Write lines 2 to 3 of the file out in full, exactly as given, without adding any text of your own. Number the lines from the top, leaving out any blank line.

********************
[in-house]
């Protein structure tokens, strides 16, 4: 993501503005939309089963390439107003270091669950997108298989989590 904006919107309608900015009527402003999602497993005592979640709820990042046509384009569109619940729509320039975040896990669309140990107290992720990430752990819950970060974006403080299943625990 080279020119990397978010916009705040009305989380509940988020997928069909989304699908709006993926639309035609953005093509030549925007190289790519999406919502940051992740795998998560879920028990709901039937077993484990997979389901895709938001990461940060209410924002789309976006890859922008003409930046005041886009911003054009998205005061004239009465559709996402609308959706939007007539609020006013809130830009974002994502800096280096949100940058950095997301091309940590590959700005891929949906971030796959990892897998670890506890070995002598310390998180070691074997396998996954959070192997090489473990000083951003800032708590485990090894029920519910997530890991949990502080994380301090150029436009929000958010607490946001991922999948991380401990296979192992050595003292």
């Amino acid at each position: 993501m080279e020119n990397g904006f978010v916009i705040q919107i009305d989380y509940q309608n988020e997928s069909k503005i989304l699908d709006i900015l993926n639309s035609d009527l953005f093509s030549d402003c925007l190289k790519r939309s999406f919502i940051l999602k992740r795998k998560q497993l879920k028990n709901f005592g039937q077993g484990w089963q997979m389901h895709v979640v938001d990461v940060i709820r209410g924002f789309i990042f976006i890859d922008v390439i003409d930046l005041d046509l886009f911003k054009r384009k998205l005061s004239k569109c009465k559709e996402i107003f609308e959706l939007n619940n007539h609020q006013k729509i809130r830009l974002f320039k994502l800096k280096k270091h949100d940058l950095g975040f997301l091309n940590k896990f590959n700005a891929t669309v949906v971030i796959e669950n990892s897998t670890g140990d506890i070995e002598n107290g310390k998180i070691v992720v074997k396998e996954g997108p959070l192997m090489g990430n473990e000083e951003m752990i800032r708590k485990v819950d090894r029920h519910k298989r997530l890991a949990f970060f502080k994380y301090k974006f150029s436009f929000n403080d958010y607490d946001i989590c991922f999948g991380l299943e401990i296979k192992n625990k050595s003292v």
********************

């Protein structure tokens, strides 16, 4: 993501503005939309089963390439107003270091669950997108298989989590 904006919107309608900015009527402003999602497993005592979640709820990042046509384009569109619940729509320039975040896990669309140990107290992720990430752990819950970060974006403080299943625990 080279020119990397978010916009705040009305989380509940988020997928069909989304699908709006993926639309035609953005093509030549925007190289790519999406919502940051992740795998998560879920028990709901039937077993484990997979389901895709938001990461940060209410924002789309976006890859922008003409930046005041886009911003054009998205005061004239009465559709996402609308959706939007007539609020006013809130830009974002994502800096280096949100940058950095997301091309940590590959700005891929949906971030796959990892897998670890506890070995002598310390998180070691074997396998996954959070192997090489473990000083951003800032708590485990090894029920519910997530890991949990502080994380301090150029436009929000958010607490946001991922999948991380401990296979192992050595003292």
């Amino acid at each position: 993501m080279e020119n990397g904006f978010v916009i705040q919107i009305d989380y509940q309608n988020e997928s069909k503005i989304l699908d709006i900015l993926n639309s035609d009527l953005f093509s030549d402003c925007l190289k790519r939309s999406f919502i940051l999602k992740r795998k998560q497993l879920k028990n709901f005592g039937q077993g484990w089963q997979m389901h895709v979640v938001d990461v940060i709820r209410g924002f789309i990042f976006i890859d922008v390439i003409d930046l005041d046509l886009f911003k054009r384009k998205l005061s004239k569109c009465k559709e996402i107003f609308e959706l939007n619940n007539h609020q006013k729509i809130r830009l974002f320039k994502l800096k280096k270091h949100d940058l950095g975040f997301l091309n940590k896990f590959n700005a891929t669309v949906v971030i796959e669950n990892s897998t670890g140990d506890i070995e002598n107290g310390k998180i070691v992720v074997k396998e996954g997108p959070l192997m090489g990430n473990e000083e951003m752990i800032r708590k485990v819950d090894r029920h519910k298989r997530l890991a949990f970060f502080k994380y301090k974006f150029s436009f929000n403080d958010y607490d946001i989590c991922f999948g991380l299943e401990i296979k192992n625990k050595s003292v």